Insurers must correctly understand the definition of liability insurance, clarify the relevant concepts and the relationship between rights and duties, carefully distinguish between insurance liabilities, and not cover criminal fines or administrative penalties through liability insurance.
The principle of insurable interest is one of the basic principles of insurance law, as it requires that the insured in property insurance have an insurable interest in the subject matter of the insurance when the accident occurs.
From the legislative and regulatory intent of regulatory measures, the primary purpose of criminal fines and administrative penalties is to punish individuals and entities who willfully commit criminal or fraudulent acts. Accordingly, although criminal fines and administrative penalties may also cause losses to individuals and entities, individuals and entities have no insurable interest under this policy.
Hence, insurance companies should not bear such kind of losses; Otherwise, the purpose of criminal fines and administrative penalties will be undermined. Therefore, if a principals and officers’ liability insurance policy is subject to Chinese law, insurance companies should pay special attention to avoid providing coverage for risks and losses prohibited by regulatory measures.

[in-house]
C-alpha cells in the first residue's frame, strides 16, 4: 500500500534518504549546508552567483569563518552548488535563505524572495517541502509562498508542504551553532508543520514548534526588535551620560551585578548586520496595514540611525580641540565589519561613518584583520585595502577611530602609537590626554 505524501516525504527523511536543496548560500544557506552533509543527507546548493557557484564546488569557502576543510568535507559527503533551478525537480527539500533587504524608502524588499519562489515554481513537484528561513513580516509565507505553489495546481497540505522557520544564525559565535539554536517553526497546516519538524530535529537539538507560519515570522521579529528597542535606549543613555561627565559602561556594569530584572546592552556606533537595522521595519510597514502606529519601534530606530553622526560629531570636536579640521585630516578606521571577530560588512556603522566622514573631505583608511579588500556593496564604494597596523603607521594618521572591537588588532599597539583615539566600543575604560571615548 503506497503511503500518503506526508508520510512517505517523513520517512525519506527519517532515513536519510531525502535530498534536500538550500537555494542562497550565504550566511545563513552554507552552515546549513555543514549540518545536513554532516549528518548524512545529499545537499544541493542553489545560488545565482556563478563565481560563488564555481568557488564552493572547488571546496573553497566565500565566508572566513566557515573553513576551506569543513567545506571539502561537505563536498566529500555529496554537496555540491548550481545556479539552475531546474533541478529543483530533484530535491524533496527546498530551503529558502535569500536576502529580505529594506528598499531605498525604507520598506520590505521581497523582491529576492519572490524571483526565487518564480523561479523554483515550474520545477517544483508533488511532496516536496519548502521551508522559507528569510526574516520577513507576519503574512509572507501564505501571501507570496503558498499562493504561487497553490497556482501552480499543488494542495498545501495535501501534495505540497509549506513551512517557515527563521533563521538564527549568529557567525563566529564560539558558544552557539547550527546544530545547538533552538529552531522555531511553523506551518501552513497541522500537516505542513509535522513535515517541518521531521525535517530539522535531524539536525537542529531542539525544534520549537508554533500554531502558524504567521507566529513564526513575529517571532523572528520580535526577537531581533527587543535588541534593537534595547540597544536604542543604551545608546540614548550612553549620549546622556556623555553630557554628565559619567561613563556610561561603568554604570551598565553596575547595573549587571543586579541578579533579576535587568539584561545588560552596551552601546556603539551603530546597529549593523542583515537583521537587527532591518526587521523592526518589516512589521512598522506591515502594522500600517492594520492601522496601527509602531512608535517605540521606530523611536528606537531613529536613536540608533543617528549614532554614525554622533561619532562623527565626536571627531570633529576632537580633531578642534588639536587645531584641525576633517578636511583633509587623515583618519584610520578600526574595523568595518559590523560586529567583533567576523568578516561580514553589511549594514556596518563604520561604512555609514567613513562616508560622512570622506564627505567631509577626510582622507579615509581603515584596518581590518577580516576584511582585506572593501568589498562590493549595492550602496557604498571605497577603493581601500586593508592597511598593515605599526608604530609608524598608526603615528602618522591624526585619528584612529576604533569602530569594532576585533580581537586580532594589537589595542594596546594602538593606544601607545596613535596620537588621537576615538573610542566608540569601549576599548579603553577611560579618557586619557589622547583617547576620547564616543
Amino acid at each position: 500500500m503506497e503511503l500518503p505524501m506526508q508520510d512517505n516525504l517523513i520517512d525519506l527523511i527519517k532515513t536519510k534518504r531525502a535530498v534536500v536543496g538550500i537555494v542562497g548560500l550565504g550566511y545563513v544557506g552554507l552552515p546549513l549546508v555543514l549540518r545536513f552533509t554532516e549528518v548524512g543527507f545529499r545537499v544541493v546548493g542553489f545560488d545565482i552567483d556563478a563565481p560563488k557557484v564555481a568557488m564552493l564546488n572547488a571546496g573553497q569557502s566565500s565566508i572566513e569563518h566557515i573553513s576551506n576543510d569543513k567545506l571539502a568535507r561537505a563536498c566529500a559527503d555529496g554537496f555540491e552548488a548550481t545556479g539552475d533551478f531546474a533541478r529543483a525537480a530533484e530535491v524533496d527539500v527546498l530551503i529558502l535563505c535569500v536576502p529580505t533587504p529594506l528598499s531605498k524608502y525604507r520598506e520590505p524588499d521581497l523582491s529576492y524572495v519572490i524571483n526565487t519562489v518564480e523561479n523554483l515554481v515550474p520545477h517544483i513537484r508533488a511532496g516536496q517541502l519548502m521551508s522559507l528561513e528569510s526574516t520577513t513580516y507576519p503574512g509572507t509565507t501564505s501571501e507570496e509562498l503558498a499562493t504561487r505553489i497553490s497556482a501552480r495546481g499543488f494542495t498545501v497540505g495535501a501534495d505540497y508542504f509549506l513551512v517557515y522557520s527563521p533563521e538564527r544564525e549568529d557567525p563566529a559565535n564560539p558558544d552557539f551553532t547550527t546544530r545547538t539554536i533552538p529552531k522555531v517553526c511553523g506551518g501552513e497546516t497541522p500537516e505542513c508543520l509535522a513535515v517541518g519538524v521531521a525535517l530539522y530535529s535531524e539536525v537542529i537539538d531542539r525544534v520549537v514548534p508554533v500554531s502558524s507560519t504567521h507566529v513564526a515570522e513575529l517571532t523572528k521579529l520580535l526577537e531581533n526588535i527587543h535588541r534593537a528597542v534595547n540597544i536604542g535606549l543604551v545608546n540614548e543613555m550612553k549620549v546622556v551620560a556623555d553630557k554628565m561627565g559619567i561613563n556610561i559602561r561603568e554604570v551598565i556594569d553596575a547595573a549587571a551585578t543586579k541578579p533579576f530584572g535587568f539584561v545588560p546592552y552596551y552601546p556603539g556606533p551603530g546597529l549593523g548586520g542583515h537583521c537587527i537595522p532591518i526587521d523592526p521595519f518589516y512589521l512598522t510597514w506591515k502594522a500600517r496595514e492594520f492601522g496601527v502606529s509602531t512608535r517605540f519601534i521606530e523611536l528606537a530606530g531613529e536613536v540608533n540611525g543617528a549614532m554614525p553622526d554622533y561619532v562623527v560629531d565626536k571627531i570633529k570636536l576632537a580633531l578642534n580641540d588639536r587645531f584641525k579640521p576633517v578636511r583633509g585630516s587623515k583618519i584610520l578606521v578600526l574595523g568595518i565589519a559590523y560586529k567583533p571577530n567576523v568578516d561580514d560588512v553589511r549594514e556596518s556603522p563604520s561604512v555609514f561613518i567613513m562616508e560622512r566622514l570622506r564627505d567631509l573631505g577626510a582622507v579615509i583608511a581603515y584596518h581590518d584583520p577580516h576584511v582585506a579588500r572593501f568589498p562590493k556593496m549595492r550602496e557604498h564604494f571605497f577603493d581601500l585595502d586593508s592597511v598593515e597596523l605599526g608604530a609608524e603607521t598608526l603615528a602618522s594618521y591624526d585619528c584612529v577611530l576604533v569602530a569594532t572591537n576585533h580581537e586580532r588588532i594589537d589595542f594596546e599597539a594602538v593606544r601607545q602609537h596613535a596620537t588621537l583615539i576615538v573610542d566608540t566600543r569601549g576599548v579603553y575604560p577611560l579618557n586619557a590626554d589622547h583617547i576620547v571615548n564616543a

Q: What are the provisions for the insurance period?
a: Besides the retroactive date provisions commonly used in liability insurance policies, a principals and principals liability insurance policy may also include a discovery period clause. This usually extends the insurance period for a certain period after the expiry of the policy.
The discovery period requirement usually states that during a certain period immediately after the expiration of the insurance policy, the insurance company will cover losses arising from wrongful acts of the insured that first lead to a claim for compensation during the insurance period or discovery period.
The insured must report the claim or related information to the insurance company during the insurance period, or before the end of the discovery period. In general, D&O liability insurance policies have a free discovery period of 30 to 90 days. If the insured needs to extend the discovery period, an additional premium is usually required. In practice, the insured’s obligation to report in liability insurance policies is often confused with the statute of limitations.
Wan Jia is a partner and Zhu Bingjing is a partner in Angie Broad.
Angie Broad law firm